The therapeutic medium 210 may include any material operable to provide a therapeutic treatment to the body such as heat or cold therapy. For example, the therapeutic medium 210 may include a liquid, a solid, and/or a gelatinous material. For example, the therapeutic medium 210 may be a phase change material, such as water, which provides therapeutic cooling to an area of the body during melting from its frozen state to its liquid state. The therapeutic pack 100 may provide repeated therapeutic treatment by refreezing the liquid water, for example, in a freezer compartment. Water is a convenient phase change material, because it undergoes a phase change at 0° C., a temperature easily achieved in an ordinary freezer compartment.

Also, water has a large heat of fusion, which provides prolonged cooling of the area of the body undergoing treatment, and water is non-toxic. Thus, water is safe and effective. Other phase change materials are known that are also safe and effective. For example, PCM are available having a range of phase transition temperatures from −31° C. to 90° C., such as the materials offered by TEAP Energy and other firms.

In addition to or in lieu of a liquid, the temperature medium 210 may include, for example, a chemical cooling or heating agent operable to provide the cooling or heating temperature via a chemical reaction, without the need for being externally cooled or heated.

It should be noted that the interior space 215 of the shell 205 may be completely filled with the temperature medium 210 or, alternatively, only be partially filled with the temperature medium 210. Partially filling the shell 205 with the temperature medium 210 may permit the temperature medium 210, for example, liquid water, to expand within the module container 205 while freezing or heating, without rupturing the shell 205.

It should also be noted that, although FIG. 2 shows the shell 205 filled with the temperature medium 210, the interior space 215 of the module container 205 may alternatively be filled with air or be devoid of any temperature medium 210 whatsoever. Alternatively, the temperature 210 may be a solid that has the same composition as the shell, such as a material with a high heat capacity, creating a solid therapeutic module 120.

Referring now to FIG. 3, there is seen a diagram showing the application of an exemplary therapeutic pack 100 according to the present invention. When applied to an area to be subjected to a cold or heat treatment 305, for example, an injured portion of the human body (e.g., a human knee), the therapeutic modules 120 of the therapeutic pack 100 move substantially freely relative to one another, even if the therapeutic pack 100 is applied immediately after being removed from a cooling source, such as a freezer. In this manner, the therapeutic modules 120 conform to the area to be subjected to a temperature treatment 305, without the need for a subdividing deforming force and without the need, for example, to wait for the therapeutic pack 100 to at least partially thaw.

Further, it is believed that the ability of the therapeutic pack 100 to conform to the area treated 305, helps the therapeutic pack 100 to stay on any area to be treated, for example, the injured portion of the human body. In addition, a bag 110 of a material that drapes under the weight of the therapeutic pack 100 itself allows the therapeutic medium to come to rest adjacent to the entire surface to be treated, including reentrant curvature on the surface, depending on the size and shape of each of the plurality of therapeutic modules 120.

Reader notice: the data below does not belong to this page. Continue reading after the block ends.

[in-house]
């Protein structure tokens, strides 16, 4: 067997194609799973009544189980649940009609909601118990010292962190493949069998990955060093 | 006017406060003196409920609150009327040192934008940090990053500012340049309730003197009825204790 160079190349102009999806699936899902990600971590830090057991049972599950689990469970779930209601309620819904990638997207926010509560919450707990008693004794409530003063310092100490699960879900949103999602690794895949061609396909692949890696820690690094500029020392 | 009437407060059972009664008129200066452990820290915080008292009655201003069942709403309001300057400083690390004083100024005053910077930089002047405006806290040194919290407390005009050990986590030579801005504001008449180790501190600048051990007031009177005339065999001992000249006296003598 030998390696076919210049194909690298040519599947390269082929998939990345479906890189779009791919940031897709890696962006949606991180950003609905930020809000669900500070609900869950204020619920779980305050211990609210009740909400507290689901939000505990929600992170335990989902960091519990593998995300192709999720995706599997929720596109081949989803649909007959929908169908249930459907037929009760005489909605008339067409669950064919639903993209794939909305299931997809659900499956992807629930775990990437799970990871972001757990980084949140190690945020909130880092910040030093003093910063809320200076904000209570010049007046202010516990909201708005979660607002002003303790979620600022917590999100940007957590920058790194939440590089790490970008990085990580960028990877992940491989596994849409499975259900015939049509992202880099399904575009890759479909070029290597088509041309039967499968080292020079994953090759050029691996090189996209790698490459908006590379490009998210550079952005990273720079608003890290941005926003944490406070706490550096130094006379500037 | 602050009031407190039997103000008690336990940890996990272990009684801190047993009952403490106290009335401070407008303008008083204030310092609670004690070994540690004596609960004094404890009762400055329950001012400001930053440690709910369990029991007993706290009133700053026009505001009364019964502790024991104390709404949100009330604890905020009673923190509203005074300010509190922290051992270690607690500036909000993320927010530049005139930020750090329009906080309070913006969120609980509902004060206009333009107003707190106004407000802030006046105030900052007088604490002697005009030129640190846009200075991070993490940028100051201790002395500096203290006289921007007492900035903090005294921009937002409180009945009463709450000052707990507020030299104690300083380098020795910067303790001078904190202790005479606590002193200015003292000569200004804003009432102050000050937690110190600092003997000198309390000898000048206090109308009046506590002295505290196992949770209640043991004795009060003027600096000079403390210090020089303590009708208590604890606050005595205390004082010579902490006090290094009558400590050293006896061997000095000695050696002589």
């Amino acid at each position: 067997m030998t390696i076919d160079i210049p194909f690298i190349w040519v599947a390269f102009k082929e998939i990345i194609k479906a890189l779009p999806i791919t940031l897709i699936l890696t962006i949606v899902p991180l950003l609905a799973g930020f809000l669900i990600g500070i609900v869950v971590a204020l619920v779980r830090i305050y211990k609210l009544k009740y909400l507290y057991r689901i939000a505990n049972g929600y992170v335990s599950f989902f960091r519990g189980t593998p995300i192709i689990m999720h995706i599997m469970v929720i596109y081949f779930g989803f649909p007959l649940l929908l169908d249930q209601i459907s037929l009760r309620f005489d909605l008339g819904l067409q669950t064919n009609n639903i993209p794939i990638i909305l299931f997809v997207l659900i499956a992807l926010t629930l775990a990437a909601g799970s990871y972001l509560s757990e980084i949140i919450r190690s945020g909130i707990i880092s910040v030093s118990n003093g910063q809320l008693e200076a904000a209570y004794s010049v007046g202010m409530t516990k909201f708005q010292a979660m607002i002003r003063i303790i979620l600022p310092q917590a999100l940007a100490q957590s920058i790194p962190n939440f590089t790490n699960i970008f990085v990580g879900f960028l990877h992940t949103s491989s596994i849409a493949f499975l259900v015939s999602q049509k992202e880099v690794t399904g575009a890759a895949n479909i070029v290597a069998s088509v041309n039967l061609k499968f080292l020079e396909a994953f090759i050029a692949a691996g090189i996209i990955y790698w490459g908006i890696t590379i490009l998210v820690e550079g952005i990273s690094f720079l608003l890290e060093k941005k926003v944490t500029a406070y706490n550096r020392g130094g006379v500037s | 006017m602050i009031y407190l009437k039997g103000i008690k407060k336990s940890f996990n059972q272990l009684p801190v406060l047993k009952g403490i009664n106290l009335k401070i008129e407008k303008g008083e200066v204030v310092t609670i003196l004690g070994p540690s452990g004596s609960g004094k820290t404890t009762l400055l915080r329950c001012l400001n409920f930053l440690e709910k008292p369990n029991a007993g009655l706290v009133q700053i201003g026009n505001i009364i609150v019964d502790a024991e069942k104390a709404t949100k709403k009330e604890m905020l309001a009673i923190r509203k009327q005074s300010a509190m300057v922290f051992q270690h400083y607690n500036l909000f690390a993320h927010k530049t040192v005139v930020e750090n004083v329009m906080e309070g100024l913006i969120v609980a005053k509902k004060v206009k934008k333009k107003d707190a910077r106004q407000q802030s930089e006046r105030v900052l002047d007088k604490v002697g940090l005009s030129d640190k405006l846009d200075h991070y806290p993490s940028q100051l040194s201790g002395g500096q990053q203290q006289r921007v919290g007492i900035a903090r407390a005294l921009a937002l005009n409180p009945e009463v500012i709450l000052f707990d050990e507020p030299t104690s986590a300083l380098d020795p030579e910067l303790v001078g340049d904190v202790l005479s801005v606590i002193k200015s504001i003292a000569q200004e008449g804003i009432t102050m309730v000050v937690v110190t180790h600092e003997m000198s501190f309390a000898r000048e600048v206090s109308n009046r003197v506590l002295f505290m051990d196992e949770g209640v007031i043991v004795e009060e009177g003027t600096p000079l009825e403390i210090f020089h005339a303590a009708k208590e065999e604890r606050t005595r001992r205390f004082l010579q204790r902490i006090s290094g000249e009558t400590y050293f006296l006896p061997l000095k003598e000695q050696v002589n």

In still another example, a spandex material is used. For example, Lycra,® is a brand name of stretchable fibers used in spandex fabrics in which the fiber-forming substance is a long chain synthetic polymer comprised of at least 85 percent of a segmented polyurethane.1 For example, the spandex material may be a blend, such as a 82% nylon and 18% spandex tricot material. The blend of nylon spandex tricot allows lengthwise and crosswise stretch in the bag. In addition, the blend allows the bag to conform readily to the complex curves of the human body. The blend also allows the bag to absorb less water than a bag having material made of cotton. Yet another feature of such a bag is that it is very resistant to runs. Lycra® is a registered trademark of Invista.

In one preferred embodiment, an 82% nylon and 18% spandex tricot fabric is selected having a fabric density of about 200 grams per square meter (200 g/m2). This preferred embodiment provides excellent reusability of the therapeutic bag through a multitude of freeze/thaw cycles, while allowing the material to breath and to drape over an area of the body. Furthermore, the feel of the material on the skin when applied immediately after removal from a freezer is comfortable, avoiding a sensation of freezer shock.

In one embodiment, the module shell is a low density polyethylene.

Alternative combinations and variations of the examples provided will become apparent based on this disclosure. It is not possible to provide specific examples for all of the many possible combinations and variations of the embodiments described, but such combinations and variations may be claims that eventually issue.

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Classifications
U.S. Classification607/114, 607/96
International ClassificationA61F7/02, A61F7/00, A61F7/10
Cooperative ClassificationA61F2007/0001, A61F7/02, A61F2007/0292
European ClassificationA61F7/02
Legal Events
DateCodeEventDescription
Dec 19, 2006ASAssignment
Owner name: HOMETOWN SPORTS, LLC, NEW JERSEY
Free format text: ASSIGNMENT OF ASSIGNORS INTEREST;ASSIGNORS:VON HOFFMANN, ERIC WILLIAM;VON HOFFMANN, KRISTEN LANE;VON HOFFMANN, DIANA;REEL/FRAME:018652/0077
Effective date: 20050825